Latest News

The ongoing rise in greenhouse gas emissions may trigger a rapid, irreversible collapse in an Antarctic ice sheet the size of Mexico, with potentially catastrophic consequences, a study published last week in the journal Nature found.
Extreme temperatures linked to climate change can be expected to cause a significant increase in the number of premature deaths, according to a report released Monday by the Obama administration.
A new report nearly doubles previous predictions for sea level rise if global emissions continue unabated, portending a doomsday scenario for many of the world’s coastal cities.


Event Details

Heatwave event report

Category: Heatwave
Observation: 29.04.2010
Continent: Europe
Country: Austria
State: The Limestone Alps of North Tyrol
Area: Kalkalpen National Park
Severity: Moderate
Event details
Year on year temperature increases of up to four degrees centigrade have been discovered at an Austrian national park. Upper Austrian People’s Party (ÖVP) Governor Josef Pühringer and nature protection councillor Manfred Haimbuchner of the Freedom Party (FPÖ) said today (Weds) average temperature had risen at most checkpoints at the Kalkalpen national park by 2.1 degrees centigrade. They added temperature rose by up to four degrees centigrade in some areas of 209-square-kilometre territory. National park chief Erich Mayrhofer revealed the timber line would rise up by 200 to 250 metres over the next few hundreds of years. Mayrhofer explained no changes of any kind would be made at 75 per cent of the estate to let natural developments happen. The Kalkalpen national park is one of seven national parks in the country. It is home to more than 1,500 different butterflies, six different woodpecker species and around 30 mammals. Around 285,000 people visited the territory for hiking last year, up by 11 per cent year on year. Mayrhofer pointed out the park’s important role for the Steyr-Kirchdorf region since it created 310 jobs. Findings of rising average temperature at the national park comes just weeks after the Austrian Alps Society (OeAV) said studied had shown that 91 per cent of the Austria’s glaciers diminished in size last year. OeAV expert Andrea Fischer explained 85 of the 93 Austrian mountains the body had monitored in 2009 shrunk, while just one grew.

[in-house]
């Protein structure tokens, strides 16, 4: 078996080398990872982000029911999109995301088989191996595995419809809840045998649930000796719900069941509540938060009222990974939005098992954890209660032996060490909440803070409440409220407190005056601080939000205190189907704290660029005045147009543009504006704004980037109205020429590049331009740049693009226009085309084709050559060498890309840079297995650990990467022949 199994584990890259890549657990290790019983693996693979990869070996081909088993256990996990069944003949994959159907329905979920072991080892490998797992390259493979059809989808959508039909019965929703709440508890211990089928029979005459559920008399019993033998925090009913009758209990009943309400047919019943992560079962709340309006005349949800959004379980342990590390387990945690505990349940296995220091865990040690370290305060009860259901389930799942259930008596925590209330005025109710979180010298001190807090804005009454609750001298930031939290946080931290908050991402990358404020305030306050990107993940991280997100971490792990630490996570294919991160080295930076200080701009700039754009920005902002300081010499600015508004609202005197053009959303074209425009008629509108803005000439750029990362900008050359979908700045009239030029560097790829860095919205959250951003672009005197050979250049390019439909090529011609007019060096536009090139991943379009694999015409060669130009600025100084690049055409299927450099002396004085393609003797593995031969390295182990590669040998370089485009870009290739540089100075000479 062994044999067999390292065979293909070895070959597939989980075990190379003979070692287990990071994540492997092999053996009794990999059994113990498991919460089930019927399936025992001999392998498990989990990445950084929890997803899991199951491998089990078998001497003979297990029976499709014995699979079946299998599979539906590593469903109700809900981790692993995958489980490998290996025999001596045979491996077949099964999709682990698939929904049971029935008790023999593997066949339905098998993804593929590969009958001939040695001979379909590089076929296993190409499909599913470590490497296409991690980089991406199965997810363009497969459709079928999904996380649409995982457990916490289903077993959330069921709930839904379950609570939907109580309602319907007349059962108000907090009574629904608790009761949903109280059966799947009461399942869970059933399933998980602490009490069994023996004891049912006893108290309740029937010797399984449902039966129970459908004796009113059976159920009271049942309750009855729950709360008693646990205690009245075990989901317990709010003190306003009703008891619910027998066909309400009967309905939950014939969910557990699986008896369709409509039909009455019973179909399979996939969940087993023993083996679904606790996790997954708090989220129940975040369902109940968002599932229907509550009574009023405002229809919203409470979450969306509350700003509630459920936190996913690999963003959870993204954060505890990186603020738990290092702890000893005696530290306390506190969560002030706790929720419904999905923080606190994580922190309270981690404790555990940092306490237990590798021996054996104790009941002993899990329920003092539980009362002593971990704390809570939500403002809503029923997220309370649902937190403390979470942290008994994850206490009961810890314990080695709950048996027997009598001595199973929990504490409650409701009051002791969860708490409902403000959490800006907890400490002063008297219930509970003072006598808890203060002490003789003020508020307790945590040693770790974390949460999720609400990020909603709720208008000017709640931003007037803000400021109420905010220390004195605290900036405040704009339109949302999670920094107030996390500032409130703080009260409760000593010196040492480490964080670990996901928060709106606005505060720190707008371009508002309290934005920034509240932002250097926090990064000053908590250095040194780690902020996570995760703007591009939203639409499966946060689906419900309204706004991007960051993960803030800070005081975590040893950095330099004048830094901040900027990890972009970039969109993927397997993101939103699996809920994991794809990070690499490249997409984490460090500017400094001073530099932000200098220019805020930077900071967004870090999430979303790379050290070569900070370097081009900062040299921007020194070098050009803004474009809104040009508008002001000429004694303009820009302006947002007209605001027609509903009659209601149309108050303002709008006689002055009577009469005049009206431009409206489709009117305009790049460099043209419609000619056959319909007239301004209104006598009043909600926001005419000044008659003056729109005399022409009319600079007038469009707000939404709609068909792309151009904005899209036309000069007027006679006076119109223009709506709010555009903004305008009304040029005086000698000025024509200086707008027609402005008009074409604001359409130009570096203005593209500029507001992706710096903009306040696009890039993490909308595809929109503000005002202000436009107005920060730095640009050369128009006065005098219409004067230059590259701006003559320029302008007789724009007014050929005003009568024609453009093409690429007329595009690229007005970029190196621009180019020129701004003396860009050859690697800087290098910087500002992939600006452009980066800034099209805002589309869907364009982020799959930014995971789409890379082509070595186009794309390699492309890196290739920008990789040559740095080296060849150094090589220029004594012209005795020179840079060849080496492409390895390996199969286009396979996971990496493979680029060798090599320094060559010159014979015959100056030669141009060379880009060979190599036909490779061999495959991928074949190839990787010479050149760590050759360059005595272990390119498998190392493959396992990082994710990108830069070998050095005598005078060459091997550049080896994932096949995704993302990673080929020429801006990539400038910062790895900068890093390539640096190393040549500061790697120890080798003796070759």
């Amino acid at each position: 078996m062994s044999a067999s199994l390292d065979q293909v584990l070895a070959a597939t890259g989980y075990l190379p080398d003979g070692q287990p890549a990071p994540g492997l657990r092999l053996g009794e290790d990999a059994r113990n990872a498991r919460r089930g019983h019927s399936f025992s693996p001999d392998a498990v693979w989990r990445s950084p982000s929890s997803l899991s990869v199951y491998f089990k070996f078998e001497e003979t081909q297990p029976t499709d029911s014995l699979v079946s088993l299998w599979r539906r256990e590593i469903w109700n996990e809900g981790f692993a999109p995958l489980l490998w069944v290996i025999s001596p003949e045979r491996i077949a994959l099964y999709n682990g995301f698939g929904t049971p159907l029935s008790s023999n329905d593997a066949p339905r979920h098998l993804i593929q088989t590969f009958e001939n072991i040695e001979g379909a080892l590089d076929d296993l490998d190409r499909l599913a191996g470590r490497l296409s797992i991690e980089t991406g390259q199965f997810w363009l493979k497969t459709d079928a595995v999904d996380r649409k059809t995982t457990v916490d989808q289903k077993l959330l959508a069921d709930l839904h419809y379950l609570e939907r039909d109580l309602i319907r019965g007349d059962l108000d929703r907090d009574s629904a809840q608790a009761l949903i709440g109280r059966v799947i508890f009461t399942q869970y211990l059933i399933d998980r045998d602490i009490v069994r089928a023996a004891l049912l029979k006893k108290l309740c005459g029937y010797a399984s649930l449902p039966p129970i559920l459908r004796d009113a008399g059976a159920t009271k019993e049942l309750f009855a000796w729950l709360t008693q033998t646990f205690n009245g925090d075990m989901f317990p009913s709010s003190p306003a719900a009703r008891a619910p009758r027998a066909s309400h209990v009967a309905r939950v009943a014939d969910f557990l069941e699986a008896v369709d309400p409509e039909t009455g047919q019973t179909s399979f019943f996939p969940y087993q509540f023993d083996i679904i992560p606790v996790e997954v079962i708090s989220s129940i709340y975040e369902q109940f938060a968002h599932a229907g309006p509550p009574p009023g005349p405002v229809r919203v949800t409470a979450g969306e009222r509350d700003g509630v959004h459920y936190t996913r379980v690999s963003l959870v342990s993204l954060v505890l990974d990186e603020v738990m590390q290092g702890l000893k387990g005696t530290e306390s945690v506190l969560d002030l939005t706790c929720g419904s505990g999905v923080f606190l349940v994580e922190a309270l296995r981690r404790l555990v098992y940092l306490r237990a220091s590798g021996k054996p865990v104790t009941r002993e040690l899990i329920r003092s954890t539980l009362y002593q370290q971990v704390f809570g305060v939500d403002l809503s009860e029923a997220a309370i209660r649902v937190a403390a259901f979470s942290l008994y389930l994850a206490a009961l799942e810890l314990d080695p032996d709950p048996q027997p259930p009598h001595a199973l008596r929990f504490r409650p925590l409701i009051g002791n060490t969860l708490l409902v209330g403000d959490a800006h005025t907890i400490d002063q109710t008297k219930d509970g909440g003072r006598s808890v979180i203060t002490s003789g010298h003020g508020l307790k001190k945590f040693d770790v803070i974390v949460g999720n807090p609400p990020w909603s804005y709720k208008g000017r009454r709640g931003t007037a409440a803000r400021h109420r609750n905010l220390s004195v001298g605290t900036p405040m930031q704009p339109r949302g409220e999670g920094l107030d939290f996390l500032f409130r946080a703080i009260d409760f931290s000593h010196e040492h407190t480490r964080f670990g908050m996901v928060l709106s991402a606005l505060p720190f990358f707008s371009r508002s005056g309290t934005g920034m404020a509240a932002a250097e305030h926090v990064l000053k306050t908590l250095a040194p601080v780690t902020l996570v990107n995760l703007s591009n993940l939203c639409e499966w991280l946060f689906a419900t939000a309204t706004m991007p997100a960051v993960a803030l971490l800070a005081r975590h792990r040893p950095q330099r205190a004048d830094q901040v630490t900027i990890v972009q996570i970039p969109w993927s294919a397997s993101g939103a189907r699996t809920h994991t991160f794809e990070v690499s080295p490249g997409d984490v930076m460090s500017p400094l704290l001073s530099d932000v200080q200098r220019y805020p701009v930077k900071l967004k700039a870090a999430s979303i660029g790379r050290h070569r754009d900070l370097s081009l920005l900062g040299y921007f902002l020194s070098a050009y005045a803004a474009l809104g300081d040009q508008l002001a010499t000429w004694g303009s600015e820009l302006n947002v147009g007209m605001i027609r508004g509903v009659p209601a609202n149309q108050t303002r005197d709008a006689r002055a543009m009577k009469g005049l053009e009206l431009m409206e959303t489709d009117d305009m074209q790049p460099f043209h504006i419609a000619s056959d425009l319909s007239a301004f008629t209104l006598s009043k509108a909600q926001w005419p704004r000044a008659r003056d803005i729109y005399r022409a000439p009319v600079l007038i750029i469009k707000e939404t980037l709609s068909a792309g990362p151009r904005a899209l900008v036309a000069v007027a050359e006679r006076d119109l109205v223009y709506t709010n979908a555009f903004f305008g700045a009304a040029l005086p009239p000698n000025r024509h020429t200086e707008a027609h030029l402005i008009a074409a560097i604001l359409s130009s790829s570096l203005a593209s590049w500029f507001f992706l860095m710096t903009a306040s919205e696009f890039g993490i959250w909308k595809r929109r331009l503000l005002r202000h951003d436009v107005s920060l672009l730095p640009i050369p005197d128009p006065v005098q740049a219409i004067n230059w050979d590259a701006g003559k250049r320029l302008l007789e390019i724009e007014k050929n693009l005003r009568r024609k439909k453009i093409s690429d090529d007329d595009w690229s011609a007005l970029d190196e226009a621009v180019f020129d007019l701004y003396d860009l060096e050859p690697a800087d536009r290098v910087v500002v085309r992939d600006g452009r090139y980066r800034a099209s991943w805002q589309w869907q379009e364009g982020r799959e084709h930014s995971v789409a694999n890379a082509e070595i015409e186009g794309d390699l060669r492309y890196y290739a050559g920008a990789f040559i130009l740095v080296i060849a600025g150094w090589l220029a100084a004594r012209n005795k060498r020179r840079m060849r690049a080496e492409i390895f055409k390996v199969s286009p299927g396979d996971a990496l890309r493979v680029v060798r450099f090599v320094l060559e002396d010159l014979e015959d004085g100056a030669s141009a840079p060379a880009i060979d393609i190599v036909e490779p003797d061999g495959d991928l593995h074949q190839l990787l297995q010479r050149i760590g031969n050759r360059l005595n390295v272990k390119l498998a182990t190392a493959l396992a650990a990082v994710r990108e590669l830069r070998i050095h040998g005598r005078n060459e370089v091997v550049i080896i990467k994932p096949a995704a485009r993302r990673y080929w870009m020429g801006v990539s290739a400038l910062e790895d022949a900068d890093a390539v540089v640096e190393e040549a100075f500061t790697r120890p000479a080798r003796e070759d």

Event map:
Loading maps...